Slovenian lawmakers will vote on a measure on Monday forcing banks to repay hundreds of millions of euros to foreign currency borrowers, with lenders warning the move would hurt their operations in the Alpine nation.
Slovenia was one of many Eastern European countries where consumers seized the opportunity to borrow at low interest rates more than a decade ago in currencies such as the Swiss franc, to deal with a blow when exchange rates moved against them during the financial period. crisis.
In response, several governments have imposed limits on repayment exchange rates or converted loans into local currency.
Ljubljana has yet to introduce such measures, but the bill before lawmakers would put a retroactive cap on the extra burden borrowers faced, forcing lenders to pick up the costs instead.
Banks should redefine repayment terms and cap foreign exchange losses for borrowers at 10%, reimbursing them for all additional costs incurred since 2004.
In a letter this month, the banks told the government and European institutions that they expected a “negative impact on the profitability, capitalization and future lending capacity of the banking sector as a whole” if the measure was approved.
“We urge you to act within your powers. . . securing the Slovenian economy [operates] under conditions consistent with EU principles,” the banks wrote in the letter. “Legally valid contractual agreements [must] not be subject to legislative intervention.
The bill calculates that it could cost banks a total of €300 million to compensate borrowers for currency losses beyond the 10% limit. The banks predict the sum could be significantly higher and have said they will go to local and European courts to fight the obligation.
The bill threatens banks with penalties and potential revocation of banking licenses if they fail to repay borrowers on time. Lenders and regulators fear it will undermine the country’s financial system.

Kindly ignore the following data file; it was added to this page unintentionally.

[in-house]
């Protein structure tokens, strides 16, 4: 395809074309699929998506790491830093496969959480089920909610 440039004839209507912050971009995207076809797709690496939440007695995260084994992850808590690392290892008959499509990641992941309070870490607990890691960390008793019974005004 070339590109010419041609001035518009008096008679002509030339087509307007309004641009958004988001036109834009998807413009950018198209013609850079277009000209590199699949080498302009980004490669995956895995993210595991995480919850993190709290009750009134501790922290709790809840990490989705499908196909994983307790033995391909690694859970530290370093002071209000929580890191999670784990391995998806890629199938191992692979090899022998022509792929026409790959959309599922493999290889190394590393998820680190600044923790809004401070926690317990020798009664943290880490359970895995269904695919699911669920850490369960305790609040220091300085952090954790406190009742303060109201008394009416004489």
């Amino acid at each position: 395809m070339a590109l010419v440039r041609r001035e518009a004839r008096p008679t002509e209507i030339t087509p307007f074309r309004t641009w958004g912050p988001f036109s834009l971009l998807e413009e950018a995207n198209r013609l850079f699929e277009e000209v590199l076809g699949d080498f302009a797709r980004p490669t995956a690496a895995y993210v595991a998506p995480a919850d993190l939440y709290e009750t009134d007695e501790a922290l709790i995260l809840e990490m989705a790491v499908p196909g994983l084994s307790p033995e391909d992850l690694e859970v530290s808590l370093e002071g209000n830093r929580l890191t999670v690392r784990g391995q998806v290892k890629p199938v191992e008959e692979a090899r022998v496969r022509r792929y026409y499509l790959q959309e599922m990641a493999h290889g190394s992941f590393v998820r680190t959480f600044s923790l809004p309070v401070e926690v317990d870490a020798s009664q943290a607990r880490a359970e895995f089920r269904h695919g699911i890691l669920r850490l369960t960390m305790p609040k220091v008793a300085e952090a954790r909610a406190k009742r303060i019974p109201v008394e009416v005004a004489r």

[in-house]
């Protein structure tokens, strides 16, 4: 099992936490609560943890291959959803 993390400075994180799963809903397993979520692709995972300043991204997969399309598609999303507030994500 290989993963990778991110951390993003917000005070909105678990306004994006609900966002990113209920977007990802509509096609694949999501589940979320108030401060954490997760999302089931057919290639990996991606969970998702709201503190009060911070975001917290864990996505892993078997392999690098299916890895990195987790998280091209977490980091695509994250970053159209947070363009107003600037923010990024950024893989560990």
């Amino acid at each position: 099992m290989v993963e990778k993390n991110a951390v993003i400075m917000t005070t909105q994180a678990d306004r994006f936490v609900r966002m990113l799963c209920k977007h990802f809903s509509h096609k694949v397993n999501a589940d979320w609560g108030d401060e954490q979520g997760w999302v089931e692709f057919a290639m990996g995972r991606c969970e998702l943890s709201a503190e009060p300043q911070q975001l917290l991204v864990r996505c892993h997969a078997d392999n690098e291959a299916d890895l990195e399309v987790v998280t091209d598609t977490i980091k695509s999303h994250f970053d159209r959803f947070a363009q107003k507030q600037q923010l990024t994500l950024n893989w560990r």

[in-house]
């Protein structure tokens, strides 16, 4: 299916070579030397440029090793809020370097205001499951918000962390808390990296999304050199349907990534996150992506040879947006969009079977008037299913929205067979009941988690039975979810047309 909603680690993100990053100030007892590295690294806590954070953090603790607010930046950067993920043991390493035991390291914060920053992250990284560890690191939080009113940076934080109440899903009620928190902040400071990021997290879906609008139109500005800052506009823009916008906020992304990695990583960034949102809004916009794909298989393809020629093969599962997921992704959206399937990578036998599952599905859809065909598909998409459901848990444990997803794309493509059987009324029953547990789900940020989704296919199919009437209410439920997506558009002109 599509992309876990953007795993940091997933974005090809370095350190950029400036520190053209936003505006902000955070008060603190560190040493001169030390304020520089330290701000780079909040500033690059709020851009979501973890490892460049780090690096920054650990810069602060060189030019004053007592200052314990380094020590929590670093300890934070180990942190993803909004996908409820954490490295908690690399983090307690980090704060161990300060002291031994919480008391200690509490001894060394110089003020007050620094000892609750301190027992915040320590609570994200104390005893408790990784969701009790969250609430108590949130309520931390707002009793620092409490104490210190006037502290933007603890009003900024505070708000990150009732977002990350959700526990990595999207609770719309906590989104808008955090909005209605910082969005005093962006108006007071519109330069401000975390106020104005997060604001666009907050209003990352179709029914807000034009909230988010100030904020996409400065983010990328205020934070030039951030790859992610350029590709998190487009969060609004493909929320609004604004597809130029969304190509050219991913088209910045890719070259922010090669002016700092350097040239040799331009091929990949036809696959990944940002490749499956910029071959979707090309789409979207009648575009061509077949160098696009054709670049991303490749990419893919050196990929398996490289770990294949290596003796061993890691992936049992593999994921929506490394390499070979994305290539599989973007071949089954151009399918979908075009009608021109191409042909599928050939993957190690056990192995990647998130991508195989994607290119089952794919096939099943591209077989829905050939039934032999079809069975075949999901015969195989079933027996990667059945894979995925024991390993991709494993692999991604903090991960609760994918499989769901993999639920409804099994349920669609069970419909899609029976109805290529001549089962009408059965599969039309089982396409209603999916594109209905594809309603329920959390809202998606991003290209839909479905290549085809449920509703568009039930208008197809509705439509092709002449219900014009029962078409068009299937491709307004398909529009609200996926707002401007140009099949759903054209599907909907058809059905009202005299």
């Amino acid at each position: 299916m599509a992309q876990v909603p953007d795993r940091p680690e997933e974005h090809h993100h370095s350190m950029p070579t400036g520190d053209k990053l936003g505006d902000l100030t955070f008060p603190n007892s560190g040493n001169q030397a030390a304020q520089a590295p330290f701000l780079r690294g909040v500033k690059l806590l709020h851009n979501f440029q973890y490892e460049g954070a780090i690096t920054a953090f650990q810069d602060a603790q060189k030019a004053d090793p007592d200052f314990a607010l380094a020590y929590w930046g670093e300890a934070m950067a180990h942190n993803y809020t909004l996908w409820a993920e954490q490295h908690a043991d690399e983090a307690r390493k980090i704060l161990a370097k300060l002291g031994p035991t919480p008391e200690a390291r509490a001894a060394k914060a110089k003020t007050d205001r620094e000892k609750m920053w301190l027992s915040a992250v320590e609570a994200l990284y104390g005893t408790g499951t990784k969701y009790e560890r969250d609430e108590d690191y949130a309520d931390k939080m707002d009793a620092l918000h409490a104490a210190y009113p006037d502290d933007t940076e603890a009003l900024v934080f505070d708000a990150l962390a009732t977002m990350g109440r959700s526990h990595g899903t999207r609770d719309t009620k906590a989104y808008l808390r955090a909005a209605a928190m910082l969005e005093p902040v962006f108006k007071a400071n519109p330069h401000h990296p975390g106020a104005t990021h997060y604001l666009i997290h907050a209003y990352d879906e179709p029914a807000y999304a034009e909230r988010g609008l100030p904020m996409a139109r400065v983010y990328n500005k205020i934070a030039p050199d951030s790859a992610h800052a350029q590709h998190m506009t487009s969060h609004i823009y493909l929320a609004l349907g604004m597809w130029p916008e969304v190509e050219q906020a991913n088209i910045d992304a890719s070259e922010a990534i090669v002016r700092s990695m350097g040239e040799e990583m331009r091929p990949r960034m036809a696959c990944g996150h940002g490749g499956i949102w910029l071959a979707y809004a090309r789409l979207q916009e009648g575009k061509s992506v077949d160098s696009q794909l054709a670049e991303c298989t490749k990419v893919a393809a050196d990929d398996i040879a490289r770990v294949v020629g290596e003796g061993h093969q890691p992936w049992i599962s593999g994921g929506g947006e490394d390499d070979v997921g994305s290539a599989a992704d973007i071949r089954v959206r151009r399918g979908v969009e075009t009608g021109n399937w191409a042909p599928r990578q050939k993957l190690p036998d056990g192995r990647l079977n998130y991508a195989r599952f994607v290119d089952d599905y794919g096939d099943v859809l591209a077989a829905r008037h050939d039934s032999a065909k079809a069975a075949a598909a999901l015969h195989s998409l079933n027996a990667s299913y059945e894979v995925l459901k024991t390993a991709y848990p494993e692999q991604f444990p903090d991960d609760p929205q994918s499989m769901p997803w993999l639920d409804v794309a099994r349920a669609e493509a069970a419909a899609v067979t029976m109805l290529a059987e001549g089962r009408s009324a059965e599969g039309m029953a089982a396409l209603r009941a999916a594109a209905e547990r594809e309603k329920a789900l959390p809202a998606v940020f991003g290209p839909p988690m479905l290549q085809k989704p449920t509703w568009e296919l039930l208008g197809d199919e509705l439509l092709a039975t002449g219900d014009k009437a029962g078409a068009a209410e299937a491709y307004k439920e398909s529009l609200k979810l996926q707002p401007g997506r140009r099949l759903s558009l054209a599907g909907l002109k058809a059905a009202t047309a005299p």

The banks concerned are the Hungarian OTP, the Austrian Addiko Bank and Erste Bank, the Russian Sberbank and the Italian UniCredit.
Slovenian banks are hopeful the country will not go ahead, stressing that this would contradict an opinion issued by the European Central Bank, which called the bill problematic late last year.
The ECB warned of “substantial pressure on the income of credit institutions” and said the bill as drafted could lead to “deterioration in foreign and domestic investor sentiment and confidence in the system, due to a perceived increase in legal uncertainty and country risk”. ”.
This was the ECB’s opinion on the draft law and was not binding. If the Slovenian bill is adopted, the European Commission may decide to challenge it in court. The ECB declined to comment.
The bill was first introduced last year by the speaker of Slovenia’s upper house of parliament and made unexpected progress this month. Banks fear politicians will want to approve the bill to create a boon for consumers ahead of the April election.
The Frank Association, a consumer group which supports the bill, said it was “the result of the banks’ persistent evasion of responsibility for their unfair business practices in the past and their unwillingness to settle with the borrowers”.
“Passing the law can only have positive effects on the economy,” he said, adding that similar laws, for example in neighboring Croatia, were reducing household debt and increasing consumption.